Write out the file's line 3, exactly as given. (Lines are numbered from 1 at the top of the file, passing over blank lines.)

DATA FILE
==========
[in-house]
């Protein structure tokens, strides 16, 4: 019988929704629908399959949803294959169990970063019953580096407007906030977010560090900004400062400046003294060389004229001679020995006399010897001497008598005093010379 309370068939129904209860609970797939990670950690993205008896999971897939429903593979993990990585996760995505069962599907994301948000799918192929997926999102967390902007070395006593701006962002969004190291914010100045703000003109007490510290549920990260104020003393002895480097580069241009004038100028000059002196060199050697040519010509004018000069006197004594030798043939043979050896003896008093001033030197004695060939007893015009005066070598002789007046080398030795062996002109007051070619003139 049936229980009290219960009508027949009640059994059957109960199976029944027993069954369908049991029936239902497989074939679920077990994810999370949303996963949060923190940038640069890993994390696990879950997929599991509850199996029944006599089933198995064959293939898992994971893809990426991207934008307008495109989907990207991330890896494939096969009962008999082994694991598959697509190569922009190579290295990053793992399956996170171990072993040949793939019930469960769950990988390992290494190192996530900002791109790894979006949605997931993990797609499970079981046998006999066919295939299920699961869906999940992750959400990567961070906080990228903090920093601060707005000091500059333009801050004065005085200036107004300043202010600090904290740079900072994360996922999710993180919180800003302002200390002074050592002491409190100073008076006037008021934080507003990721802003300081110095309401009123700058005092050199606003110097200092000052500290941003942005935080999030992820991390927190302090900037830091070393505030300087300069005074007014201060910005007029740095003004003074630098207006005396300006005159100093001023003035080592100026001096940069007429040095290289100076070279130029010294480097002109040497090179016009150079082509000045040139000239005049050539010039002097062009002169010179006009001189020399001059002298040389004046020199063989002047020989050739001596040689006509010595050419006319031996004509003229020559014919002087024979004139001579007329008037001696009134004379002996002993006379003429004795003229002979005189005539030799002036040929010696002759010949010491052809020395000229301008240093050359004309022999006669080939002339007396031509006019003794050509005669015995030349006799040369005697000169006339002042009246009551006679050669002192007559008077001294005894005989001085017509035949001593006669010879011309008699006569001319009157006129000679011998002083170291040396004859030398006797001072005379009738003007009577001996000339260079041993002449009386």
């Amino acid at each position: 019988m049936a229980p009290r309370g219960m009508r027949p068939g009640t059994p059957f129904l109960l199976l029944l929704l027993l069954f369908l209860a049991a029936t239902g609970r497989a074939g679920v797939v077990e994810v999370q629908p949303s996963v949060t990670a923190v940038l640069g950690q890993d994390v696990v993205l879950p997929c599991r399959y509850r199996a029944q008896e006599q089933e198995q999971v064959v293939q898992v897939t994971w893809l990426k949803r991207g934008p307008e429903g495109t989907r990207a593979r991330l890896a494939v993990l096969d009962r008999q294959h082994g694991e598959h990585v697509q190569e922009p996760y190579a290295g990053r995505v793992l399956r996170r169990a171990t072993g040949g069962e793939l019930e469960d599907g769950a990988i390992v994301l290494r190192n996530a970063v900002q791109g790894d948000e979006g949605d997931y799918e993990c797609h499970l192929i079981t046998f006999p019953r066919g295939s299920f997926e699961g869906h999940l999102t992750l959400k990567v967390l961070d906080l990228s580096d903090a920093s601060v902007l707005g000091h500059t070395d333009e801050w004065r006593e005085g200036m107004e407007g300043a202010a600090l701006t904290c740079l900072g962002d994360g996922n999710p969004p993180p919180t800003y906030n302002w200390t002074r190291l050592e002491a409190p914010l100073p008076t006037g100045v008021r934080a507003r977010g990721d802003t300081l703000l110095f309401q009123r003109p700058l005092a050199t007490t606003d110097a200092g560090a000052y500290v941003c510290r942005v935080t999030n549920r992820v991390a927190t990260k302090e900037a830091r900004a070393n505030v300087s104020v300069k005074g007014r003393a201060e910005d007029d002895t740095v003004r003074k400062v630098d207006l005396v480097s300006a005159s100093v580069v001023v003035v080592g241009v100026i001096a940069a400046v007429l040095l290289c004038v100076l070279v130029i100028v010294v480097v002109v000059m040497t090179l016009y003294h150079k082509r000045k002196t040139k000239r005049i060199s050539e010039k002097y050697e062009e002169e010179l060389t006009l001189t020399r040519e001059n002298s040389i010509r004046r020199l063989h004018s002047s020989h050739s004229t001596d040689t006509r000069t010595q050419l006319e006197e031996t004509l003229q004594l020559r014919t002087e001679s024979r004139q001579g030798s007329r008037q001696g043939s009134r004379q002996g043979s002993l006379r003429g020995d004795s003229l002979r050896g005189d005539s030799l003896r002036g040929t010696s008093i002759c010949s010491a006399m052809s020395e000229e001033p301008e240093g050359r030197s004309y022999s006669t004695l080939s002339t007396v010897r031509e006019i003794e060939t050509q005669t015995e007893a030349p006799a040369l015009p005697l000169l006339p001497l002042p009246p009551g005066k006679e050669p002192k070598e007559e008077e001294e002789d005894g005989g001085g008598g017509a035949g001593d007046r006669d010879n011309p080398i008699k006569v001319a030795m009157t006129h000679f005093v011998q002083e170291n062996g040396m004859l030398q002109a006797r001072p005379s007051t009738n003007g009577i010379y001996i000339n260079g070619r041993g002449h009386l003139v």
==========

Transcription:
């Amino acid at each position: 019988m049936a229980p009290r309370g219960m009508r027949p068939g009640t059994p059957f129904l109960l199976l029944l929704l027993l069954f369908l209860a049991a029936t239902g609970r497989a074939g679920v797939v077990e994810v999370q629908p949303s996963v949060t990670a923190v940038l640069g950690q890993d994390v696990v993205l879950p997929c599991r399959y509850r199996a029944q008896e006599q089933e198995q999971v064959v293939q898992v897939t994971w893809l990426k949803r991207g934008p307008e429903g495109t989907r990207a593979r991330l890896a494939v993990l096969d009962r008999q294959h082994g694991e598959h990585v697509q190569e922009p996760y190579a290295g990053r995505v793992l399956r996170r169990a171990t072993g040949g069962e793939l019930e469960d599907g769950a990988i390992v994301l290494r190192n996530a970063v900002q791109g790894d948000e979006g949605d997931y799918e993990c797609h499970l192929i079981t046998f006999p019953r066919g295939s299920f997926e699961g869906h999940l999102t992750l959400k990567v967390l961070d906080l990228s580096d903090a920093s601060v902007l707005g000091h500059t070395d333009e801050w004065r006593e005085g200036m107004e407007g300043a202010a600090l701006t904290c740079l900072g962002d994360g996922n999710p969004p993180p919180t800003y906030n302002w200390t002074r190291l050592e002491a409190p914010l100073p008076t006037g100045v008021r934080a507003r977010g990721d802003t300081l703000l110095f309401q009123r003109p700058l005092a050199t007490t606003d110097a200092g560090a000052y500290v941003c510290r942005v935080t999030n549920r992820v991390a927190t990260k302090e900037a830091r900004a070393n505030v300087s104020v300069k005074g007014r003393a201060e910005d007029d002895t740095v003004r003074k400062v630098d207006l005396v480097s300006a005159s100093v580069v001023v003035v080592g241009v100026i001096a940069a400046v007429l040095l290289c004038v100076l070279v130029i100028v010294v480097v002109v000059m040497t090179l016009y003294h150079k082509r000045k002196t040139k000239r005049i060199s050539e010039k002097y050697e062009e002169e010179l060389t006009l001189t020399r040519e001059n002298s040389i010509r004046r020199l063989h004018s002047s020989h050739s004229t001596d040689t006509r000069t010595q050419l006319e006197e031996t004509l003229q004594l020559r014919t002087e001679s024979r004139q001579g030798s007329r008037q001696g043939s009134r004379q002996g043979s002993l006379r003429g020995d004795s003229l002979r050896g005189d005539s030799l003896r002036g040929t010696s008093i002759c010949s010491a006399m052809s020395e000229e001033p301008e240093g050359r030197s004309y022999s006669t004695l080939s002339t007396v010897r031509e006019i003794e060939t050509q005669t015995e007893a030349p006799a040369l015009p005697l000169l006339p001497l002042p009246p009551g005066k006679e050669p002192k070598e007559e008077e001294e002789d005894g005989g001085g008598g017509a035949g001593d007046r006669d010879n011309p080398i008699k006569v001319a030795m009157t006129h000679f005093v011998q002083e170291n062996g040396m004859l030398q002109a006797r001072p005379s007051t009738n003007g009577i010379y001996i000339n260079g070619r041993g002449h009386l003139v």